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I’ve watched a lot of lawyer shows over the years. The first I remember was “The Paper Chase” which was actually about law school. After watching that I decided I didn’t want to be a lawyer just from the shear amount of stress it appeared that law students have. (Of course I did eventually go to law school and handled it better than my grade school self thought I could). After that I went through various shows, most notably “L.A. Law” and “The Practice.” During and after law school, I stayed away from lawyer shows, since by the end of the work day I wanted to get away from the office but lately I’ve been watching “The Good Wife,” with my good wife about a woman who goes back to work as a 2nd year associate in Chicago after her husband, the District Attorney, is removed from office and goes to jail in a scandal. I enjoy the show, but there are some things about it, and most other lawyer shows I’ve seen, that have me scratching my head. Usually those things are not about the law. I don’t know the law of Illinois, where the show is set, but the general legal principles seem to be followed. I assume they have legal consultants for the show (where do I get that gig) who help guide the writers on the law. Most of the things that are procedural issues or the business of the law firm more than the law itself. If I wanted to make a more “realistic” version of this or other legal TV shows I’d have to do some of the following.
1. One “big case” a season. Week to week on “The Good Wife” they get a $80M settlement, a $55M class action, a $30M verdict etc. Those lawyers make a lot of money every week to keep working in private practice. Unless rent in a Chicago office is over $1M a month, I don’t know why the partners keep stressing about their client list and billable hours. My show would be maybe one “big case” a season, with a lot of little cases week to week. That is closer to how real lawyers operate. Any more than that, they are running for Senate, retiring to Malibu, or start commentating on Court TV.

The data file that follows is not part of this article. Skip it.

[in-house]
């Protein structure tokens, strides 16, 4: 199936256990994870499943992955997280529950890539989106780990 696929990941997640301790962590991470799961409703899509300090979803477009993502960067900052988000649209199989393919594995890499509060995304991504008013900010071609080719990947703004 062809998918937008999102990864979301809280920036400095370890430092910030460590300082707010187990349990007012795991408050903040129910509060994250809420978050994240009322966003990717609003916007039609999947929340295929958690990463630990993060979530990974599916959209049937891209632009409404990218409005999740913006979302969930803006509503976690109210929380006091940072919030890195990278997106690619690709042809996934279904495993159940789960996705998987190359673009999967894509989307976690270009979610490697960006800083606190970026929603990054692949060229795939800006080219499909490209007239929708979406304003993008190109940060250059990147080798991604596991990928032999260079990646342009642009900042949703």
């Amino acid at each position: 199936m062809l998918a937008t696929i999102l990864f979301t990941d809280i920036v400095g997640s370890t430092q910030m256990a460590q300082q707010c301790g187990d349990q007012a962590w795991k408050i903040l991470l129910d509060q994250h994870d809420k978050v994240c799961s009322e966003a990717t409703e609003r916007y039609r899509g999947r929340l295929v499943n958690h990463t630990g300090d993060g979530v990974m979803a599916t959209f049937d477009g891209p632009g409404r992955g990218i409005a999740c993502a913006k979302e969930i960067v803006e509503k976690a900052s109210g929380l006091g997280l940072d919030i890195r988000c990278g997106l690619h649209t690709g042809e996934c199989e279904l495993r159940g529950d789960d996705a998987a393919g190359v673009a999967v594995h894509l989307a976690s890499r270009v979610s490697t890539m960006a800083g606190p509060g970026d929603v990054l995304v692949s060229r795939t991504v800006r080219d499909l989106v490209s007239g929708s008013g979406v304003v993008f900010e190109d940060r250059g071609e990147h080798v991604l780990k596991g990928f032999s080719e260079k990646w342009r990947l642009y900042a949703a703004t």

2. Show the build up. The “one big case” rule would also allow people to show that a case is not signed up, worked up and tried in a few days. Most shows have our hero lawyers and their investigators finding out the twist in the middle of the trial, changing their whole strategy, and coming out the victor. Yes, sometimes this happens (and it does make a great story when it does) but the workup of a case by the attorneys and investigators can take months, if not years. Little cases take a few months as well, but we have to give a nod to some entertainment values. Nobody wants to watch a guy shuffle through papers for an hour and wonder where the hell stuff is.
3. Adversaries not Enemies. My experience is that lawyers are much more professional than what is depicted. It is understandably difficult for Hollywood, America, and even our own clients to understand that we can be an aggressive advocate for their rights, and our opponent can be for her client, without her being mean, nasty or just evil. Those people do exist, and some of them are attorneys, but we know who they are, they are a minority, and we know how to deal with them.
4. Relax the Firm Politics. “The Good Wife” has had a few on-going storylines about partners backstabbing each other, getting voted out, and associates competing against each other like it was the only job in Chicago. Law partnerships breakup just like any other business, but, especially where the lawyers are good, it is usually done with good will. The competition over clients is overblown as well. In North Carolina, the client gets to choose where to go when a lawyer leaves a firm. The case belongs to the client, not the lawyer or the lawyer’s firm. Sometimes the former lawyer or lawfirm will have a claim for legal fees for work if a client leaves the firm to follow a former partner (or for any other reason), but that claim would be on the work the former lawyer actually performed, so the client should not have to pay for double for legal work.
--Bradley A. Coxe is a practicing attorney in Wilmington, NC with Hodges & Coxe PC who specializes in Personal Injury, Medical Malpractice, Homeowner's Associations, Contract and Real Estate disputes and all forms of Civil Litigation. Please contact him at (910) 772-1678.